Rézkakas Bistro: an amazing mix of the authentic Hungarian dishes and international flavours topped with great wines. This is one of the very few places where vegeterians can have a fantastic selection, too. My favourite is the Lajosmizse “terrine de foie gras”.
WineKitchen: yes, it’s a Michelin-star restaurant, still the prices are reasonable, the staff is friendly and they offer fresh and creative daily menus every day. My favourite is the Fresh fish from the market.
+1: Strudel House: a place where you can actually see the strudel making and you can try the best sweet and salted Hungarian strudels. My favourite is the sweet cottage cheese strudel.
The 20th of August is always very special for Hungarians, not only because we celebrate St. Stephen, the founder of the Hungarian Christian state but also because our country’s “birthday cake” is introduced. The cake is selected every year by the panel of reputable master confectioners, the applicants are to create innovative and creative cakes reflecting traditional Hungarian tastes and the cake should also have to be connected to the 20th of August holiday.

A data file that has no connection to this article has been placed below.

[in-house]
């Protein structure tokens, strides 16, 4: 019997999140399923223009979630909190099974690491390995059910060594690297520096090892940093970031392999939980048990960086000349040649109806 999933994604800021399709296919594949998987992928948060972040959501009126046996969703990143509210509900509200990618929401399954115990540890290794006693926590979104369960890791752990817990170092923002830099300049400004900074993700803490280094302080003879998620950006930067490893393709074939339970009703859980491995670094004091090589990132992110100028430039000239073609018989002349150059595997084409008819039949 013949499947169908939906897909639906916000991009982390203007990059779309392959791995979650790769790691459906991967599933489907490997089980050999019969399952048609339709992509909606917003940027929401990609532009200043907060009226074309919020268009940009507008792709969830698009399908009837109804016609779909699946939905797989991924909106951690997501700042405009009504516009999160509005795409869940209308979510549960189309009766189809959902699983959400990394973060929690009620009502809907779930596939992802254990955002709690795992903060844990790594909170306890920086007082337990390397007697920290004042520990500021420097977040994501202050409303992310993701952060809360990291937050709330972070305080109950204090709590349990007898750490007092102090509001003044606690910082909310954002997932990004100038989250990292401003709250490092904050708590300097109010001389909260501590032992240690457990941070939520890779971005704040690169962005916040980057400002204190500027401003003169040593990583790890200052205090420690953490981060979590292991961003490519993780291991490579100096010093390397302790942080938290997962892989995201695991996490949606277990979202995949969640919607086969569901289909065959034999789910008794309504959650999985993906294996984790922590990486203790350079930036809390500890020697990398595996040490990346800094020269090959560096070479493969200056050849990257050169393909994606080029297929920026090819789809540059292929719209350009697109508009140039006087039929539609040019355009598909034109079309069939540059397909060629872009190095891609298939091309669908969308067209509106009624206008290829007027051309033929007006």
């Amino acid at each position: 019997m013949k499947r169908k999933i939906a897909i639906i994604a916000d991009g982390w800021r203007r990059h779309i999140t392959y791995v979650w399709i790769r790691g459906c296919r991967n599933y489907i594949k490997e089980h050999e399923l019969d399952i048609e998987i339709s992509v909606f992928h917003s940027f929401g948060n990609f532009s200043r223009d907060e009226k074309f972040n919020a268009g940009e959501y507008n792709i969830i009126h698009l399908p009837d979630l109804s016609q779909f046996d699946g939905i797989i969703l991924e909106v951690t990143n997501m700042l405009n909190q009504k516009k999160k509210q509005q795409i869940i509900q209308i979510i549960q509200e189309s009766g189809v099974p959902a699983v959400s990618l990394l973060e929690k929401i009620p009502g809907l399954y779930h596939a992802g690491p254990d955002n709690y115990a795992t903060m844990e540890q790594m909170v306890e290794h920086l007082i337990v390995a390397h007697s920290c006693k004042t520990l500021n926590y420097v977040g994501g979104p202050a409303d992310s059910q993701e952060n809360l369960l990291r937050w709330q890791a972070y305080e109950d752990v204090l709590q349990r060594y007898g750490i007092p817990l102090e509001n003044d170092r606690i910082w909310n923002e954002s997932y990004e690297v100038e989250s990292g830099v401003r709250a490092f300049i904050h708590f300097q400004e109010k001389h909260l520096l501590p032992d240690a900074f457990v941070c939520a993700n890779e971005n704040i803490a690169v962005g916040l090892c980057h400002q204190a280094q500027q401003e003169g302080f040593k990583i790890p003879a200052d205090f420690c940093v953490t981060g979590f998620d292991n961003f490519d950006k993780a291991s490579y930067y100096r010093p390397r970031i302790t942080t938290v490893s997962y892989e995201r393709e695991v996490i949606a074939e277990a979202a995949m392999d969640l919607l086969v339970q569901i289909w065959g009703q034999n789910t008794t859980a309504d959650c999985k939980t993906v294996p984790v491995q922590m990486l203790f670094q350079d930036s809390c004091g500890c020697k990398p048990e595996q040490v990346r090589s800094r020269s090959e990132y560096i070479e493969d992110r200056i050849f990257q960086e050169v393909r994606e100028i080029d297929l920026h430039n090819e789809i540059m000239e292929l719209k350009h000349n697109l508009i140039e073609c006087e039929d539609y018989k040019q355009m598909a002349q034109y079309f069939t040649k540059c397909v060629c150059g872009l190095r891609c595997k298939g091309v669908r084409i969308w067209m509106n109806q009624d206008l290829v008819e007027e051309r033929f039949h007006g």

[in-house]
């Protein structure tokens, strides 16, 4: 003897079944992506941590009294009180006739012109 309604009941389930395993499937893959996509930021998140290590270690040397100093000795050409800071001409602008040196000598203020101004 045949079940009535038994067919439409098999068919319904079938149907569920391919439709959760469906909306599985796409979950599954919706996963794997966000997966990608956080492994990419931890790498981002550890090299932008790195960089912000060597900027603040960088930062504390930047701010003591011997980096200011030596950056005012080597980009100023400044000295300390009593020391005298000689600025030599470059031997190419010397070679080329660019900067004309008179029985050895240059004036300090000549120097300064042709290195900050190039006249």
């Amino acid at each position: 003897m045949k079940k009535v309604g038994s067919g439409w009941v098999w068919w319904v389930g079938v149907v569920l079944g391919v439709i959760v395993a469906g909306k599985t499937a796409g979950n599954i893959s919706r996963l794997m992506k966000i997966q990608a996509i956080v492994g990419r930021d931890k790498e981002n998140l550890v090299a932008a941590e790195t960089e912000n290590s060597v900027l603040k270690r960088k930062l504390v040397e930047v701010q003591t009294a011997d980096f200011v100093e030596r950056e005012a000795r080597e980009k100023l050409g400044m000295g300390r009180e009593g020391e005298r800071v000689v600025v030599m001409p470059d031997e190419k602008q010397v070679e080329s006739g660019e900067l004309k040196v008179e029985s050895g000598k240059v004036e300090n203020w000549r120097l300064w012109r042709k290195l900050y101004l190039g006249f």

And now, please meet the “Green Gold of Őrség”, this year’s winner. It comes from a small Salgótarján cake shop and has the colours of the Hungarian flag (red-white-green). The layers of the cake are: pumpkin seed oil and almond flour sponge cake, white chocolate ganache, crunchy pumpkin seed praline, raspberry jelly and pumpkin seed jelly.
What can I say? We’we just tasted this beautiful cake with my guests today in the Ruszwurm cake shop near the Matthias Church and it was delicious. Enjoy!
Yes, it’s that time of the year, there are several Christmas Markets in downtown Budapest open during the 4 weeks of Advent. You can eat traditional Hungarian dishes, drink mulled wine and amazing hot chocolate and do some Christmas shopping, too. Don’t forget to watch the unique video mapping show over the St. Stephen’s Basilica and to try our special treat, the Chimney Cake (Kürtöskalács). Enjoy!
Probably your first impression is that all Hungarian dishes are red and hot. It’s somehow true but I’m sure I can change your perception if you decide to book a Foodie tour with me. Paprika is of course is the most important ingredient of our cuisine, it’s actually something we should be grateful for being dominated by the Turks for 150 years.
When you visit Hungary, you have to try all our different specialties. You need to taste fresh sausage and hot dog at a butcher’s, our delicious cakes in the 100-year-old cafés, fresh pastry at the bakeries, goulash soup prepared in a cauldron over open fire, artisan ice cream and chocolate, lángos, our delicious deep-fried fritter and all the pickled vegetables.
The old Hungarian proverb says that those who are eating must drink, too, so don’t forget to taste some of the best Hungarian wines.